On face frames, door and drawer frames, and other butt joins, I will often start with a low angle block plane to get close enough to not affect the adjoining piece, and maybe a card scraper, then follow up with the appropriate sanding to get it to the final finished state.
It's never all brute sanding.
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Inside corners, are inside. Don't need sanded, do they? <g>
Really, I guess I did not get rid of everything that is not a ROS. I still have a couple triangle shaped detail sanders for inside corners and such. It still seems to save a lot of time using the ROS for all that I am able to reach.
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Dust? That's what I like about my ROS. It makes lots of it. Tons. I got a motor off of a 5 HP air compressor and converted it into a ROS. It is heavy, but it will sand like a Manchurian Devil digging in the desert. Using a 220 3 phase drop cord is cumbersome, but you get used to it, in the search for the ultimate sanding job. I use 5/4" rough sawn lumber for face frames and sand it all down to 3/4". I start out with # 2 grit sandpaper, moving 1/2 grit closer to 1000 grit on every pass. Yep, that's right. Almost 2,000 different grits before I use any finish.
Nothing is more satisfying than coming out of the woodshop, and shaking like a dog, and seeing the whole neighborhood disappear under a fine coating of dust. Honey bees flee in confusion, as they can't tell what is pollen and what is dust. I also try to remember to blow my nose every time I stop sanding. You have instant wood putty for cracks and nail holes that match the wood you are working on sanding, and because it is water based, it takes stain perfectly once it gets dry. Then I immediately start up the stairs and track footprints through the house on the way to the den and my beloved LazyBoy to take a break. When I get up, I beat on the chair with a broom to get all of the dust back up into the air. After all, the multiple HEPA air filters I have are expensive and should have to do some heavy lifting in order to be justified in running 24/7. I had to upgrade to a 400 Amp service to keep from blowing the main breaker with all of these magnificent machines running all day and night.
To get the dust off of the frames, and out of the shop, I usually get the water hose out, and spray down the entire shop. I can then tell which machines are low on wax, when they immediately start to rust. Part of my preventative maintenance program. The water goes on the wood I had been sanding, of course, and raises all of the grain, which is why I sand it all to 1000 grit to start with. After the grain raises, it looks like everyone else's sanding jobs, less all of the swirls and marks that you get from all of the finish sanders and such most people use.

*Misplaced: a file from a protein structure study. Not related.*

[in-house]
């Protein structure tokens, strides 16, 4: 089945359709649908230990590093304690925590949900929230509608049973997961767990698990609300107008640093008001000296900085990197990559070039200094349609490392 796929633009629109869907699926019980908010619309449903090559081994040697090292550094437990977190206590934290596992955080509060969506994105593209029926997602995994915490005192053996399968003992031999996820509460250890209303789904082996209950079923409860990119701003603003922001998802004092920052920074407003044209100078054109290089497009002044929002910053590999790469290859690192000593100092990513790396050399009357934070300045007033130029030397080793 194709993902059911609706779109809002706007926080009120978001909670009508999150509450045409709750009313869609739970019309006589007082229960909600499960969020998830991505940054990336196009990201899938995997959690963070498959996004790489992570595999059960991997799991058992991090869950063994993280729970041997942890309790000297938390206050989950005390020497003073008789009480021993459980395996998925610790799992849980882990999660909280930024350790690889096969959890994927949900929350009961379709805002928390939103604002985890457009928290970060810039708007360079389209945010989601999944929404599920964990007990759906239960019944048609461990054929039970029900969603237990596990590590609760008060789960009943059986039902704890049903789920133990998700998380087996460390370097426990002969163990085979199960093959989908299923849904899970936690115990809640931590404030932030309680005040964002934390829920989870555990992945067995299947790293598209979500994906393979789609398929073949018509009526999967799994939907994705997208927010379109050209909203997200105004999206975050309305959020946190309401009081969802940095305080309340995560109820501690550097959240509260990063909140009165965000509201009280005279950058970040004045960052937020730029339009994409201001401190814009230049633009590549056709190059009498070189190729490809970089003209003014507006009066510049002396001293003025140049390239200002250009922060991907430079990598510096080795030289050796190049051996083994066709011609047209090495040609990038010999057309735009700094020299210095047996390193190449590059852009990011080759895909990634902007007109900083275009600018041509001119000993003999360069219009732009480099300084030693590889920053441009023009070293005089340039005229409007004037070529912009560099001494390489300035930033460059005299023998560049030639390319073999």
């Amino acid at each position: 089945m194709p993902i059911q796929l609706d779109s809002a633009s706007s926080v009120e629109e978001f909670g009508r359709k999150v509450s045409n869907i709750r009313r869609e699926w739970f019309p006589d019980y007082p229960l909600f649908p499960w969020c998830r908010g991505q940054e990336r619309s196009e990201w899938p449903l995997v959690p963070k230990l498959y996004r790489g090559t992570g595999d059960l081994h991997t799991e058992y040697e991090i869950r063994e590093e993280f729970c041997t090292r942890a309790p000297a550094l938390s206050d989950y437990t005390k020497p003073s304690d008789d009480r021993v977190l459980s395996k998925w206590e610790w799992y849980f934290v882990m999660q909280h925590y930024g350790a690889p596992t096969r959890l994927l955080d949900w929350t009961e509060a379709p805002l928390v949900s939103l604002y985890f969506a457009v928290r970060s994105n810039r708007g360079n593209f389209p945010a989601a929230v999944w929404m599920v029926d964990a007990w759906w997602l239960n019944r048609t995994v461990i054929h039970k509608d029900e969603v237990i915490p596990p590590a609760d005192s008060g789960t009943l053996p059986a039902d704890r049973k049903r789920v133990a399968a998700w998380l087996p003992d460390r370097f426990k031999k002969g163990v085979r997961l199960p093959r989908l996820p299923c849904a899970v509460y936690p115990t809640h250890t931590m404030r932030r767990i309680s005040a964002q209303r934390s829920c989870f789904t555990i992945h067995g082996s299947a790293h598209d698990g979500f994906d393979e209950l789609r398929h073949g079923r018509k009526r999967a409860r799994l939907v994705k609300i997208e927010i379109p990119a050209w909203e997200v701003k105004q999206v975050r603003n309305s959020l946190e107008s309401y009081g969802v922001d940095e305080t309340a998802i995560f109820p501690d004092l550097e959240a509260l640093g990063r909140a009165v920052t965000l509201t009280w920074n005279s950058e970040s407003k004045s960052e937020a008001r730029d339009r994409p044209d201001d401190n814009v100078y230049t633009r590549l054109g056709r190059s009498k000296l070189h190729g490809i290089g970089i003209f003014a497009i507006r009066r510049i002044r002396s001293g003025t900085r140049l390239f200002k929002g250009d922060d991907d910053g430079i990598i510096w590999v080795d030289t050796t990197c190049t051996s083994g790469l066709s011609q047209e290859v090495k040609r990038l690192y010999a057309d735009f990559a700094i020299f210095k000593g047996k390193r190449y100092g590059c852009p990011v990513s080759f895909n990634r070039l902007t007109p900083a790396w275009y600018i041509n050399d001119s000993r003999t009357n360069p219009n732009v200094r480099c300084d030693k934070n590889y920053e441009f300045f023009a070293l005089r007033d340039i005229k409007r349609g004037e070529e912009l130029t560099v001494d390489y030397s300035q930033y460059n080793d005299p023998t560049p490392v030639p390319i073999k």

So there, the real secret is out. How to sand stuff before you put smooth stuff over it. <g>
Gosh sakes, people. Experiment a little. Each wood, each sander, each project is different. Sand it until it looks good, then put some shiny stuff on it.
I hope my guide has been useful, or at least entertaining.
PS. Not too many forests were harmed in the making of these cabinets. Just 2 or 3. The particulates that went into the air are my way of combating global warming, which makes up for it.
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Jim in NC


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On 7/22/2014 3:46 PM, Morgans wrote:

LOL ... reminds of the time I was required to remove, as the contractor, a tree that we supposedly murdered as a result of new residential construction a few months before ... bogus, but you can't fight city hall and expect to get permits approved in a timely manner ... and yes, they actually do hold what is in effect a "tree murder" court.
A 30" in diameter pecan tree, and when the removal crew felled it, it was basically a thin shell, from roots to top branches, full of dust from years of an insect infestation, and the cloud of dust that ensued in cutting it up in pieces small enough to haul off blanketed the neighborhood for blocks.
Saw the cloud of dust as I was driving to the site, knew instinctively what had happened, and without stopping, went straight to the local car wash and purchased $200 worth of gift cards to present to the adjacent neighbors on two streets to get their vehicles washed ... turned out to have been a prudent, cost of doing business, move. ;)